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Germanico in Germania — ‘swashbuckling spirit’

Germanico in Germania — ‘swashbuckling spirit’

April 21
09:14 2018
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Porpora

Germanico in Germania

Capella Cracoviensis

(Decca Classics)

It is amusing to see how royalty used to have the time and inclination to meddle in the operatic life of London. When Frederick, Prince of Wales, wanted to oppose his father, George II, one of his ploys was to set up a rival opera company to the King’s Theatre, where Handel reigned with royal blessing.

Handel’s operas from that period are now to be found everywhere, but what of those from the rival “Opera of the Nobility”? Nicola Porpora, born in Naples, was the company’s chief composer, and his 60 or so operas are almost wholly forgotten.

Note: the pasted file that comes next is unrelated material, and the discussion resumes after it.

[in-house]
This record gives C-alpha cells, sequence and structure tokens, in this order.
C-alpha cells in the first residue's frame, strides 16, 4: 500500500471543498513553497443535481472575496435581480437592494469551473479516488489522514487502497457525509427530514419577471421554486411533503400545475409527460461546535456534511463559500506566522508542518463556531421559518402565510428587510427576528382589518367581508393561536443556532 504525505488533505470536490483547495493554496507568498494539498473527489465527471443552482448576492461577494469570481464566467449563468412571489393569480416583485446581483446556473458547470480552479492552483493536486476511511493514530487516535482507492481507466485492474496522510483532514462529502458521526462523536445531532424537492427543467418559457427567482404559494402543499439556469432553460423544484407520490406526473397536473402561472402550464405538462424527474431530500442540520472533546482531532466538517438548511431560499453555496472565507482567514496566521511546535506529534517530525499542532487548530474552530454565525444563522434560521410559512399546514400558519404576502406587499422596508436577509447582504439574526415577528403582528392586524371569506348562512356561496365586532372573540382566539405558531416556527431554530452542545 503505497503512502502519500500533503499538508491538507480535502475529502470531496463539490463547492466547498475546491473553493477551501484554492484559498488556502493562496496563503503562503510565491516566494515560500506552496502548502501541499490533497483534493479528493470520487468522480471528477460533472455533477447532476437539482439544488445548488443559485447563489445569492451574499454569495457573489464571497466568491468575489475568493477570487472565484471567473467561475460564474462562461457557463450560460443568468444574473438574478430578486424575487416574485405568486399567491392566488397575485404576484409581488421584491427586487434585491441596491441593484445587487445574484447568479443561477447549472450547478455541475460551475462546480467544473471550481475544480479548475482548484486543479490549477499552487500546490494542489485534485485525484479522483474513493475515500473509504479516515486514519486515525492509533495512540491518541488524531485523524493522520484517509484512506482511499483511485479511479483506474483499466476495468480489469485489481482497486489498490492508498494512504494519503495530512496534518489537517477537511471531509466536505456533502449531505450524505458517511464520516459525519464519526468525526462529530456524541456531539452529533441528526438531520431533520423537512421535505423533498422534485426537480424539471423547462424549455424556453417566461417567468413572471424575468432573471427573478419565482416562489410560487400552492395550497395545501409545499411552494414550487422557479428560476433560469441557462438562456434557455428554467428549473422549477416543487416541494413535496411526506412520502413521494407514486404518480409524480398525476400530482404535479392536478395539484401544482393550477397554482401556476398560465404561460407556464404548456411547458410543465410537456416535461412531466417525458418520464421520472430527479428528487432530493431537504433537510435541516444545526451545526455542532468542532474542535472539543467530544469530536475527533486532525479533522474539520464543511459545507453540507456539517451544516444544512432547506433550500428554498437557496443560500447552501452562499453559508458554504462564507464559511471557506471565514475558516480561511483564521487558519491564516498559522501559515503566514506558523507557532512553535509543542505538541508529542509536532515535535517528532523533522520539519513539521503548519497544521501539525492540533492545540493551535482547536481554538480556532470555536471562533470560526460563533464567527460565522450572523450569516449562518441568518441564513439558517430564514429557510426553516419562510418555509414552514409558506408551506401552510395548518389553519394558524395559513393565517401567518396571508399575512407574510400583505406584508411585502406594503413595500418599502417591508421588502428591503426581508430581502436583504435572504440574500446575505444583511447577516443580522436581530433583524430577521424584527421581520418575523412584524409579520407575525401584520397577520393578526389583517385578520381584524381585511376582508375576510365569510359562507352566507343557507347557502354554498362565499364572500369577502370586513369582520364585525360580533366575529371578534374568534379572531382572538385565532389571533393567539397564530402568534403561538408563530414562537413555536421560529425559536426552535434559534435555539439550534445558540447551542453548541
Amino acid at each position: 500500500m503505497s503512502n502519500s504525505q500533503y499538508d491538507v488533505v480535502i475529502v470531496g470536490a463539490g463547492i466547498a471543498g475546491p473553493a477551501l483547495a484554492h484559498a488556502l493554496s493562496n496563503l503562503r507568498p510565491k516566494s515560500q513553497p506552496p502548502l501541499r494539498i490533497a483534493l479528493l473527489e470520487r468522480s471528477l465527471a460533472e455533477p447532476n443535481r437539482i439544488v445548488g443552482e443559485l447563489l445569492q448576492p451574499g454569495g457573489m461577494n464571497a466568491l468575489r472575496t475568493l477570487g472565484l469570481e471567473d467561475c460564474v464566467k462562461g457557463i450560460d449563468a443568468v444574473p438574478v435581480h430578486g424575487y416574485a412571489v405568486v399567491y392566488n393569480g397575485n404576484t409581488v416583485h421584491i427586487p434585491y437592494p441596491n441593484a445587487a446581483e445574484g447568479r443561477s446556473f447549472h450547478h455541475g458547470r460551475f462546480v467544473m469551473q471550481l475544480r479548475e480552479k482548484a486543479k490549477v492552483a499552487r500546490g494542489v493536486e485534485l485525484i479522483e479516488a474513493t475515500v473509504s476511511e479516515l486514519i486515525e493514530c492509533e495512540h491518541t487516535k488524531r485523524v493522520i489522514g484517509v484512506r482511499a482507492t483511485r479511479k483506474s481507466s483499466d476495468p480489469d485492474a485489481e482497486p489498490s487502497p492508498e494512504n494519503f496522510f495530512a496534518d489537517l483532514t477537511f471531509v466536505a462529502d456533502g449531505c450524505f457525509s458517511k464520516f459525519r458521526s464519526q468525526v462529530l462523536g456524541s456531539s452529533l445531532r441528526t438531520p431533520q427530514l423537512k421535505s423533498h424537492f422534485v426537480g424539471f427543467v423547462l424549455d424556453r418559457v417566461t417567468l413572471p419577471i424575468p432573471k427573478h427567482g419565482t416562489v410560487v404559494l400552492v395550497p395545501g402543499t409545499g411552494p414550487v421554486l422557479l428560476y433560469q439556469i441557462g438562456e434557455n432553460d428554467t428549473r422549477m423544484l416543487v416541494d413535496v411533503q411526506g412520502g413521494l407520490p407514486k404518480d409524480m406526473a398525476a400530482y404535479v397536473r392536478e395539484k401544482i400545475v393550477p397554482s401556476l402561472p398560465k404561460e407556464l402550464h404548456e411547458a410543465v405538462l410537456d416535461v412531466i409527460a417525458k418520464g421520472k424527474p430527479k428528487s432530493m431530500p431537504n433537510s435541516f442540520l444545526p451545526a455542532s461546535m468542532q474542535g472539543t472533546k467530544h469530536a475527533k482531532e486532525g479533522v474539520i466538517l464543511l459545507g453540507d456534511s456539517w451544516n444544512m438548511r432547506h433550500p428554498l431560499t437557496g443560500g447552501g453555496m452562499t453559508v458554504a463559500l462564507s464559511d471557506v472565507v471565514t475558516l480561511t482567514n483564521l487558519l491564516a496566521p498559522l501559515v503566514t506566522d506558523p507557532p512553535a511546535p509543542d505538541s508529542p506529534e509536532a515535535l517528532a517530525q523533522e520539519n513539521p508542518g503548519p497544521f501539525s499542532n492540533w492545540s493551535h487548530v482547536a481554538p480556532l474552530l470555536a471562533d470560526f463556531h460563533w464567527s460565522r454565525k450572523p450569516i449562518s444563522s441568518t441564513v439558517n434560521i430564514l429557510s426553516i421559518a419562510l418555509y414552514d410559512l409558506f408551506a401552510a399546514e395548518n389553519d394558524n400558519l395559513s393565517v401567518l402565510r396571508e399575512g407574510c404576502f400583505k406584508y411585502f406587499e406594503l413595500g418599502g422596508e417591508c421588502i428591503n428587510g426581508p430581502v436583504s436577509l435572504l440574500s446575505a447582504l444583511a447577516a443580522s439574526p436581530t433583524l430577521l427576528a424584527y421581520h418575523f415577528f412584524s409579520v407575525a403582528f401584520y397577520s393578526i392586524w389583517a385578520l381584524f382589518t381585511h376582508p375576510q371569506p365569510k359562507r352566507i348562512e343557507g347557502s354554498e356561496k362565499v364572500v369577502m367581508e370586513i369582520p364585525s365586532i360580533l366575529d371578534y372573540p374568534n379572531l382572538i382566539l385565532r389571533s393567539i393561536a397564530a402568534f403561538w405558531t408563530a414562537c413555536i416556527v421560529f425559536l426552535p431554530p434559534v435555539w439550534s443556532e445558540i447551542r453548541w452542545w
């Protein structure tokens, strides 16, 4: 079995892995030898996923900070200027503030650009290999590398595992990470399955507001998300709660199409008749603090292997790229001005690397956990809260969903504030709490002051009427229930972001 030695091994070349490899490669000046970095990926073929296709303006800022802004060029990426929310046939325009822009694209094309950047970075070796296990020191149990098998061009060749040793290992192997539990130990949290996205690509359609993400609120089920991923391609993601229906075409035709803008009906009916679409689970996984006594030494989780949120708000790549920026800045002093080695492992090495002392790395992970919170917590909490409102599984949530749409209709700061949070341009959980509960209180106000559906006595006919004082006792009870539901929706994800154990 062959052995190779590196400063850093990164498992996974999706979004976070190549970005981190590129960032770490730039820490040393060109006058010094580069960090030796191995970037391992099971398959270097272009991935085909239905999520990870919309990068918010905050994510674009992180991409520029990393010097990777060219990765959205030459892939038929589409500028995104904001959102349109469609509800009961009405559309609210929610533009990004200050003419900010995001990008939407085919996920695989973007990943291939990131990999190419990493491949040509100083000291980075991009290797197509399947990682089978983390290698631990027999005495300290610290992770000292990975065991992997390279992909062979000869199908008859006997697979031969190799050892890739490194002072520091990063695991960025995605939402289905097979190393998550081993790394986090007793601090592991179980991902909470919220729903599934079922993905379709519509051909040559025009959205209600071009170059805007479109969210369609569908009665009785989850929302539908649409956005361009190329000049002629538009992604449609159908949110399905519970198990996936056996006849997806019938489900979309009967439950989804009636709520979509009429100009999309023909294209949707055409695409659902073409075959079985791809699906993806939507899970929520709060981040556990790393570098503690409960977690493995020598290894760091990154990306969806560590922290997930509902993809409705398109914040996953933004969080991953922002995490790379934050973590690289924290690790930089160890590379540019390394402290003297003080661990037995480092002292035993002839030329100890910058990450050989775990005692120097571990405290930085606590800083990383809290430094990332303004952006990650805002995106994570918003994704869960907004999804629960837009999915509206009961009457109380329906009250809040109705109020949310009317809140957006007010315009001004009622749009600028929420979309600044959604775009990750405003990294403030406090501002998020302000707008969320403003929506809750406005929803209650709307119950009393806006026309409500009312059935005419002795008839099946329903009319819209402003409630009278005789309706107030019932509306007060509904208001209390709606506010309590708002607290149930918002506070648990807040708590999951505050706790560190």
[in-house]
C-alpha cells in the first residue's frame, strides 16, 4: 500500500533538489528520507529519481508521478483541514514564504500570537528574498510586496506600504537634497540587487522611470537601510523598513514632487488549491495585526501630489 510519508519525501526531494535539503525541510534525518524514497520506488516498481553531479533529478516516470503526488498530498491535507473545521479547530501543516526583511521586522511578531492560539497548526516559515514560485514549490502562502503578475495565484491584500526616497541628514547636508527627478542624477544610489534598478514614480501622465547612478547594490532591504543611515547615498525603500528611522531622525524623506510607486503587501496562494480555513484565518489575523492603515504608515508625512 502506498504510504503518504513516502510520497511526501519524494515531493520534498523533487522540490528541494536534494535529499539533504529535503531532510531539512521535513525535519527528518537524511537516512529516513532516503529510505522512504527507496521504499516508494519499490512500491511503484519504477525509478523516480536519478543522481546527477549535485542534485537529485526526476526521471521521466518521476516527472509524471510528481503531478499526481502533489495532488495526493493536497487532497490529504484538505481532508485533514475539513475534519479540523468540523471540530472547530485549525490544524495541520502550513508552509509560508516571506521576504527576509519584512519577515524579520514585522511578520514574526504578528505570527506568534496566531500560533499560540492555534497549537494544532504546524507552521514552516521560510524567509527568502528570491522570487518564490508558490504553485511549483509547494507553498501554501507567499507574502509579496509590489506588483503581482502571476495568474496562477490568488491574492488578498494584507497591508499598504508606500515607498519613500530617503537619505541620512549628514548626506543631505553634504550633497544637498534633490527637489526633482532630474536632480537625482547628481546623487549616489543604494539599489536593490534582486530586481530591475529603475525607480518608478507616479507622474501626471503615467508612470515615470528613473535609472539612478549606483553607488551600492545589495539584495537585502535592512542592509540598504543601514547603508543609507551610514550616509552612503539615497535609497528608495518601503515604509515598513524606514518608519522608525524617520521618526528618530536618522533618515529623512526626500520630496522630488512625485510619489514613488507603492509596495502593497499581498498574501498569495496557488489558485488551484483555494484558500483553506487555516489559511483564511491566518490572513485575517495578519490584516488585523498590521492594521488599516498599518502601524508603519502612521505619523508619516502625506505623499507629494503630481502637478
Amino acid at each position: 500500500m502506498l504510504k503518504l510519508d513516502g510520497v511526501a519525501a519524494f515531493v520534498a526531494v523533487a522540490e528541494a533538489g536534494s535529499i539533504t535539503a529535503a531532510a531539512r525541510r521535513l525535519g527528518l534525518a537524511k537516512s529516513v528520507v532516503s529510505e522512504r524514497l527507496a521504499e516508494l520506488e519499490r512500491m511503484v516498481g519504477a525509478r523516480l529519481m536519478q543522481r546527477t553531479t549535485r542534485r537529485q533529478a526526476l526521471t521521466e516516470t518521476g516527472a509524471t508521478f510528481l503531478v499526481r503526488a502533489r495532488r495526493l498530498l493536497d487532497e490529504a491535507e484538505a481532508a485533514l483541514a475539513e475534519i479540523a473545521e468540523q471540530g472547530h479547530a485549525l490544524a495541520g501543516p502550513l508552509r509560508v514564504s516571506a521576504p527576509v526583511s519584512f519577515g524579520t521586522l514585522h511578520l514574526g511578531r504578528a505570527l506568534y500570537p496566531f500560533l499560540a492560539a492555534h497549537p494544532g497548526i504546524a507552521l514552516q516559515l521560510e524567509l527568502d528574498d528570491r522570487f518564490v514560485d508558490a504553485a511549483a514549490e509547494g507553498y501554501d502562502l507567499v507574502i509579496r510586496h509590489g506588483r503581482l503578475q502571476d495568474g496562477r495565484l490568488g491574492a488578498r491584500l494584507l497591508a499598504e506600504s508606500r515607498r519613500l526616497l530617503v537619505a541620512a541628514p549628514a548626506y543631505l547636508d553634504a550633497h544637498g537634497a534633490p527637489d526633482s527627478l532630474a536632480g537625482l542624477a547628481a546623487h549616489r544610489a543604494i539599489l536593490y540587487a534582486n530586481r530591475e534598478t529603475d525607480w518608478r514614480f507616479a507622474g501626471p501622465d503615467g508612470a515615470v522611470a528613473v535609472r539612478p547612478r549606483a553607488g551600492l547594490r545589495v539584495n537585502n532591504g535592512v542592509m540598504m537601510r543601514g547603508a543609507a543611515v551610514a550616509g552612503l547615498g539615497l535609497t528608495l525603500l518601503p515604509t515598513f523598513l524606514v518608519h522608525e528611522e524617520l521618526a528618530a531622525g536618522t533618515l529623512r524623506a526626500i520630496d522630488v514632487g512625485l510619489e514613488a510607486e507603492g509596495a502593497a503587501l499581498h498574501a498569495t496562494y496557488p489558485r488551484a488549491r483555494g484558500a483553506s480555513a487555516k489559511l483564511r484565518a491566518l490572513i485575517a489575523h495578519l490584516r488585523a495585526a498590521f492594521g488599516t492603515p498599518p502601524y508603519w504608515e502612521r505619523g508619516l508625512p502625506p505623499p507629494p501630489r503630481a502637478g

Composed just before he came to London, Germanico in Germania gives us a good idea of what the Opera of the Nobility had to offer. Although the work is nominally an opera seria, it has a ludicrously contrived story of love and betrayal set during the Roman Empire and at over three hours presents little more than a shop window for its star singers.

Porpora’s speciality is fast, virtuoso arias, so the characters mostly spend their time upbraiding their lily-livered comrades or racing off to war. The cast at the premiere in Rome in 1732 would have been all male (a Papal decree did not allow women on the stage) and the majority of them castratos.

Female singers take most of the roles in this lively first recording alongside a counter-tenor Germanico. Max Emanuel Cencic does not have the most beautiful counter-tenor voice, but his panache in the title role is very welcome. Mary-Ellen Nesi, Dilyara Idrisova and Julia Lezhneva race up and down their scales with cut-glass precision, and Jan Tomasz Adamus conducts the Capella Cracoviensis with a swashbuckling spirit that sums up the whole enterprise.

★★★☆☆



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